“The results indicate that a one decile increase of the Gini coefficient is associated with a 4 percent increase of crime risk. This is a large increase compared to the 20 percent average crime risk in the sample.”

Reducing inequality can help reduce crime rates, enhancing safety and general welfare. Reducing inequality and increasing safety can be achieved by:

  • Providing greater access to quality education - Ensuring access to quality education can help empower individuals, provide more significant opportunities and options for a better future, and help reduce the likelihood of criminal activities.
  • Providing adequate and sustainable homes and infrastructure - Providing secure and sustainable shelter options, especially for vulnerable populations, is critical to promoting secure living environments, safety, and well-being. 
  • Investing in zero-crime zones - Establishing designated areas where crime is virtually non-existent, providing safety and security to residents.
  • Enforcing judicial authority - Actively enforcing the judiciary's powers to enhance all citizens' safety and security.
  • Ensuring checks and balances to create trust - Implementing a system of checks and balances within our judicial framework to inspire trust, encourage collaboration, and attract external investments.
  • Focus on developing countries - Prioritizing these strategies in developing nations, where strengthening judicial powers can significantly improve safety conditions.


While the purpose of the Supreme Court of the United States is to ensure the rule of law, protect individual rights, and provide a final authority on legal matters within a country's legal system, recent decisions from the Supreme Court raise questions about the Court's political impartiality, its independence from political influences and lobbying, and whether the Court has simply become "politicians in robes." 


The 2021 General Social Survey suggested confidence in the Court was among its lowest points in the last half-century.


According to an article in the Atlantic, there is a range of reasons why Court reform is due, including: 

  • A marked increase in the number of federal lawsuits filed,
  • The record-low number of cases on the Court’s docket,
  • The lack of diversity on the bench, particularly given that 108 of the 115 justices have been white men,
  • The heated judicial-confirmation battles and novel constitutional hardball tactics—such as the Senate Republicans' refusal to hold hearings for a Democratic nominee to a vacant Supreme Court seat eight months before a presidential election, but then pushing through a Republican nominee just eight days before the following election.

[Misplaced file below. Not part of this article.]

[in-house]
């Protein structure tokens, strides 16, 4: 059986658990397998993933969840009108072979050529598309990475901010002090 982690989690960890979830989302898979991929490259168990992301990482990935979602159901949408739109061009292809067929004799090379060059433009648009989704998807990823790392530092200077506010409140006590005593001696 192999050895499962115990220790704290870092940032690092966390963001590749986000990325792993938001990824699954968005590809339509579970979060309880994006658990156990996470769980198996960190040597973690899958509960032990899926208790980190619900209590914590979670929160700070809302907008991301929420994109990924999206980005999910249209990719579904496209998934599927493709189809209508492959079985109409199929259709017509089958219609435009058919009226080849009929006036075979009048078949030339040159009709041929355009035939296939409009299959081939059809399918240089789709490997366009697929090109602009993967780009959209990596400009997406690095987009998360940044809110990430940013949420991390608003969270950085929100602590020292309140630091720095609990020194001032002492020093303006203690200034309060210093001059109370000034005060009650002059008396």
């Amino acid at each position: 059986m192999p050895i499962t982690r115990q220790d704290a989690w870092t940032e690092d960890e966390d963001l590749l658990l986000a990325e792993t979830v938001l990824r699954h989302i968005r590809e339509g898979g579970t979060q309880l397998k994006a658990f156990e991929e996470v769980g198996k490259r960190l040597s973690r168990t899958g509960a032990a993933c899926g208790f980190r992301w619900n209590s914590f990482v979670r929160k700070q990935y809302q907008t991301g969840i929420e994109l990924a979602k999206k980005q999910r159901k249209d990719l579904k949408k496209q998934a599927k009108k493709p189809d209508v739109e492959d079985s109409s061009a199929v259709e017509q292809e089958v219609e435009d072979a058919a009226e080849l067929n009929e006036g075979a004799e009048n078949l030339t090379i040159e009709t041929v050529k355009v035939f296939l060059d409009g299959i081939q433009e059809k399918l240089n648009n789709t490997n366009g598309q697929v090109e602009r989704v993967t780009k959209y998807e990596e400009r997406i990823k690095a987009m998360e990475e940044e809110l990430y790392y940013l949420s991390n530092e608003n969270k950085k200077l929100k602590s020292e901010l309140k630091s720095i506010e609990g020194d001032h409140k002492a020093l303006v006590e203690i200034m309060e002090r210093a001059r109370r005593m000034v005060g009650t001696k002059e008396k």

Empowering Collective Expertise: A New Model for Police and Military Oversight


Shifting from concentrated executive control to a distributed and inclusive approach to military decision-making can reshape the landscape of global peace, prosperity, and sustainability.  


The benefits of decentralized police and military oversight include:


  • Enhanced Strategic Planning - Drawing upon the collective wisdom of rotating panels or collaborative forums can lead to more well-rounded and forward-thinking military strategies. By integrating insights from experts in global peace, prosperity, and sustainability, decisions can better align with broader societal goals.
  • Reduced Bias and Blind Spots - Diverse representation can help mitigate potential biases and blind spots arising from concentrated executive power. An inclusive approach would foster a more balanced consideration of various perspectives, ensuring a more comprehensive evaluation of risks and opportunities.
  • Promotion of Long-Term Interests - Expert-driven, distributed decision-making is more likely to prioritize long-term global peace, prosperity, and sustainability. By involving experts who understand the intricacies of these interconnected goals, military actions can be aligned with broader aspirations for a stable and harmonious world.


Embracing decentralized and inclusive military oversight harnesses the collective expertise needed to craft well-informed, forward-looking strategies. This shift could help bolster national security and advance global peace, prosperity, and sustainability in a collaborative and impactful manner.


Moreover, should executive power over the state military be decentralized to distribute inclusive rotating groups of American experts in global peace, global prosperity, and global sustainability to lessen any potential fear that a government militia could be raised against its citizens or otherwise misused by political powers if they are unarmed?

Developing Transparent Practices in Gun Ownership


The term "gun culture" refers to the attitudes, feelings, values, and behavior of a society or any social group in which guns are used. Local gun cultures are found worldwide, and attitudes toward guns vary greatly. Among the most studied and discussed global gun cultures is that of the United States.


Indeed, the term gun culture was first coined by Richard Hofstadter in a 1970 American Heritage article critiquing gun violence in the United States wherein Hofstadter described Americans’ unique belief in the 


“...stubborn notion that the people’s right to bear arms is the greatest protection of their individual rights and a firm safeguard of democracy — without being in the slightest perturbed by the fact that no other democracy in the world observes any such “right” and that in some democracies in which citizens’ rights are rather better protected than in ours, such as England and the Scandinavian countries, our arms control policies would be considered laughable.” – Hofstadter, 1970